Augmented (Re)thinking: How Pokemon GO and AR Changes Everything

Pokemon GO is just the tip of the iceberg for augmented reality apps

Hardly a week has passed since Pokémon GO, an augmented reality (AR) video game, went viral and interest in the mobile market soared (just look at Nintendo’s stock!) Many companies are clamoring what makes Pokémon GO so successful and you can find an in-depth explanation of their business strategy on Mobile Roadie’s blog. What I haven’t seen a lot of people talk about is the game’s niche; its addictiveness changes the way we behave with technology and the utility that AR has in nuanced applications makes it inadmissible right now.

Creatures of Immediacy

It’s too early to tell how long people will be enthralled by Pokémon GO but it’s hard to deny how the game already conditions people to view their phones differently. What do I mean? The chime/vibration mechanism that alerts you when you encounter a Pokémon is becoming a knee-jerk reaction for many players. The urge to check the game the moment you hear/feel your phone is overwhelming and in many cases, supersedes the need to check a text or Facebook notification. Pokémon GO restructures the hierarchy of conditioned responses (checking a text or Facebook) and makes us anticipate a Pokémon notification instead when the unconditioned stimulus (sound/buzzing/vibration) occurs. Call me Pavlovian but if that’s not classical conditioning, I don’t know what is.

Why is Pokemon GO more effective at doing this than messaging apps or Facebook? Nintendo makes the conditioned response and the reward (catching a Pokemon), contingent on time. Since the game is heavily dependent on being at a certain location at a certain time, it stresses immediacy. You can afford not to check a text or e-mail until later, but with Pokemon GO, you might not catch the desired Pokemon if you wait. Adding urgency to the conditioning formula is what makes Pokemon GO so addictive to a people already beset with a fear of missing out (FOMO.)

Augmented (Re)volution

Firstly, let’s acknowledge how many modern video games flip the bias of being a “waste of time” on its head . When Minecraft went viral and parents were worried that their kids were limiting their imaginations spending all their time in front of a screen, the opposite proved to be true. The game allowed children learned to create worlds from a sandbox environment where, instead, their imaginations were the limit.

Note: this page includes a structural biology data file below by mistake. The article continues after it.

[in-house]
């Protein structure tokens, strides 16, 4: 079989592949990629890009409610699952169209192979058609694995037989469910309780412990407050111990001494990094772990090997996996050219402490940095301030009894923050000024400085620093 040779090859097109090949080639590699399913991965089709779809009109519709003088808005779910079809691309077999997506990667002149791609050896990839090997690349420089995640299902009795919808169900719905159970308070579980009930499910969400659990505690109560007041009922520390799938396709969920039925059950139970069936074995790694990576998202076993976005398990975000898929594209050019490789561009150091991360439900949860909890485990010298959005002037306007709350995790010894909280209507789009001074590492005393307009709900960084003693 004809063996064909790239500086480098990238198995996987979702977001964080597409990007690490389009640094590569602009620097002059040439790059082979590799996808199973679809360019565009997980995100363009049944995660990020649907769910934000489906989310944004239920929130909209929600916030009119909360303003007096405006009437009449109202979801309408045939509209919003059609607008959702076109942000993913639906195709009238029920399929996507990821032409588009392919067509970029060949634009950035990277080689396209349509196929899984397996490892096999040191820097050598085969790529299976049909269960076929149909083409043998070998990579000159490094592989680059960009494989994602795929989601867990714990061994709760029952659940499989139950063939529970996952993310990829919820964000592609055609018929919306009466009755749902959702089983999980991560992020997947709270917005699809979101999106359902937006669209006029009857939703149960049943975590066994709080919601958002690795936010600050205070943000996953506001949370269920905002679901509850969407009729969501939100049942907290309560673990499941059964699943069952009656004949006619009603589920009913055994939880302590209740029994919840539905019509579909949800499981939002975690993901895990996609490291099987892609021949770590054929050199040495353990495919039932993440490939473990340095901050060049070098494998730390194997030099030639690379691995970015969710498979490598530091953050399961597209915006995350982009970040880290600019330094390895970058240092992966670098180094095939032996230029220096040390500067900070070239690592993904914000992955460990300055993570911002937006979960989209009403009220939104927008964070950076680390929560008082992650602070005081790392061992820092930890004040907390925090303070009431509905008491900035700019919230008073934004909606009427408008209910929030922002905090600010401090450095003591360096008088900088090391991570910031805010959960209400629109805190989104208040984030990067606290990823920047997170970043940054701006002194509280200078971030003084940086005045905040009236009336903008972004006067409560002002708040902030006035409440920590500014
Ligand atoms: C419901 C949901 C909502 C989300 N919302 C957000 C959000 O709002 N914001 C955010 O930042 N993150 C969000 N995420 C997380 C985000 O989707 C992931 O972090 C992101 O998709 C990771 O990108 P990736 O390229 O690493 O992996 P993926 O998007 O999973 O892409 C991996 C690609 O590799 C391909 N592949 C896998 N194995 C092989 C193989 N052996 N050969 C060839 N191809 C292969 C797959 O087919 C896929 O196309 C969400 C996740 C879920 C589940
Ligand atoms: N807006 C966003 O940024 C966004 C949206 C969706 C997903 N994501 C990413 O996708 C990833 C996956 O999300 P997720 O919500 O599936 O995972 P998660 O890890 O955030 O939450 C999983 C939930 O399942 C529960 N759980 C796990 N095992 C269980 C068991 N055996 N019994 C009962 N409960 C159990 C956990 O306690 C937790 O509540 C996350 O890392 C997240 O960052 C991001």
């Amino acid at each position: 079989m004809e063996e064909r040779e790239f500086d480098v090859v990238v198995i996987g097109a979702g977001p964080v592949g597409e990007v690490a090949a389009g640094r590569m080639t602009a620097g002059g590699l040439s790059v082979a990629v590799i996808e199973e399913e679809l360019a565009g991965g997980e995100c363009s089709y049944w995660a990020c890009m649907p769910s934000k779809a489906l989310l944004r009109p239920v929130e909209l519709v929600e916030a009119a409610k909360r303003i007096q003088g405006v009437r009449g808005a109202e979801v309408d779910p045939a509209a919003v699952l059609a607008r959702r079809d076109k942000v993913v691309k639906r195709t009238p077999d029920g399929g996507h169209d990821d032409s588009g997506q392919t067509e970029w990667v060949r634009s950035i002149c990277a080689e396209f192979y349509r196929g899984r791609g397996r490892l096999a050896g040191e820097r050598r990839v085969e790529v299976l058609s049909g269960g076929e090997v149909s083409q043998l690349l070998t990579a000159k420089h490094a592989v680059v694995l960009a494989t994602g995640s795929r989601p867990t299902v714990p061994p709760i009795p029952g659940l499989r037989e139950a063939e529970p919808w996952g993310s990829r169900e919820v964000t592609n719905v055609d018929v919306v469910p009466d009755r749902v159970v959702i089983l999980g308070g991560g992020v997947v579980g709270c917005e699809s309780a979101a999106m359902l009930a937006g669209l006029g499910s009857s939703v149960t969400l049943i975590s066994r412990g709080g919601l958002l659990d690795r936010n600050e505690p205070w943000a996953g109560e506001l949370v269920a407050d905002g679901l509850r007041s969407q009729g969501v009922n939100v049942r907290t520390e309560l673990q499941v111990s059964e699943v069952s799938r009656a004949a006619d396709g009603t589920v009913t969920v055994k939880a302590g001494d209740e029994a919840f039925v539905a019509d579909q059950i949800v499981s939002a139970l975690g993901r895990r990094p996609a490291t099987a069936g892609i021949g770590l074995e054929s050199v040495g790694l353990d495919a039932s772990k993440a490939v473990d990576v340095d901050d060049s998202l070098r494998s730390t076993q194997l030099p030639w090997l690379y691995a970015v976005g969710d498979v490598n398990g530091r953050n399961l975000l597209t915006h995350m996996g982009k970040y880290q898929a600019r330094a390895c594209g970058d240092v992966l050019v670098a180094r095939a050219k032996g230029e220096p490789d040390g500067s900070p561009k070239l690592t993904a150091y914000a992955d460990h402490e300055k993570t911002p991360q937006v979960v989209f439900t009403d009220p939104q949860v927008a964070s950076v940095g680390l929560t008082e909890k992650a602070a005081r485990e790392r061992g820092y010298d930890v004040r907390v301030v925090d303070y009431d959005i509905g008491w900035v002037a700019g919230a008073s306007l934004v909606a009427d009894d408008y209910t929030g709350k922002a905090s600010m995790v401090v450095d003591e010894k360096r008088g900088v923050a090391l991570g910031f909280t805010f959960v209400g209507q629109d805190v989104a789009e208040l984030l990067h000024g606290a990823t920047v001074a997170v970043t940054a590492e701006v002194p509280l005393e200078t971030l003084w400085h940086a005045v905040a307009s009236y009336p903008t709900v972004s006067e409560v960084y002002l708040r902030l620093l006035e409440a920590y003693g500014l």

Secondly, many consider playing games a “passive activity” and the introduction of Pokémon GO completely refutes that. The game’s geocaching dynamic helps kids physically navigate their environments in a way that technology has never allowed for before. They’re learning how to use maps, socially interact with other players, and get exercise while doing all this. It proves that augmented reality innately makes us more curious about the world and encourages us to interact with it. How can that be a bad thing?

I want to take this time to broaden the scope of the subject from Pokémon GO to augmented reality. This isn’t to stray from the game’s impact- quite the opposite. Pokémon GO reignites previously extinguished conversations about reality-altering technology. There’s now room for dialogue concerning AR’s utility and its potential applications in businesses and education.

AR could navigate you through daily life more efficiently.

The success of one augmented reality game perpetuates a generation of applications that can potentially educate children, construct buildings, and even teach about wildlife. Let’s imagine some real world utilizations:

  • Education: Disadvantaged, isolated schools that cannot afford to go to a natural history museum can bring fossils to their classrooms. Educators can integrate dinosaurs right onto their projectors or computer screens.
  • Real Estate: You’re at ground zero of a construction site and are pitching to your investors what their building will look like upon completion. By interfacing the finished product on your screen, you can move your phone around and visualize the building as it occupies the current space.
  • Travel: Rome and Athens try their best to preserve the architecture of the past but AR will actually allow you see these civilizations as they were in their golden ages through the lens of your camera.
  • Nature: You’re on a hike and chance upon a flower or animal with which you’re unfamiliar. A combination of image recognition and AR can superimpose a brief description of your subject onto the screen and educate you on its origin, classification, and dangers.

This is just scratching the surface of AR’s potential; its evolution could lead to mixed reality (MR) technology where integrating depth and perspective would lessen the illusion of something on your phone. First though, we have to shift our views of this niche as just a passing hype or a detriment to pedestrian behavior. Pokemon GO worked so well with the general public because it introduced augmented reality with cute, friendly creatures. That’s just the beginning. AR is slowly stitching itself into the social fabric of our lives and we can be the hand that guides the needle if we take its implications seriously.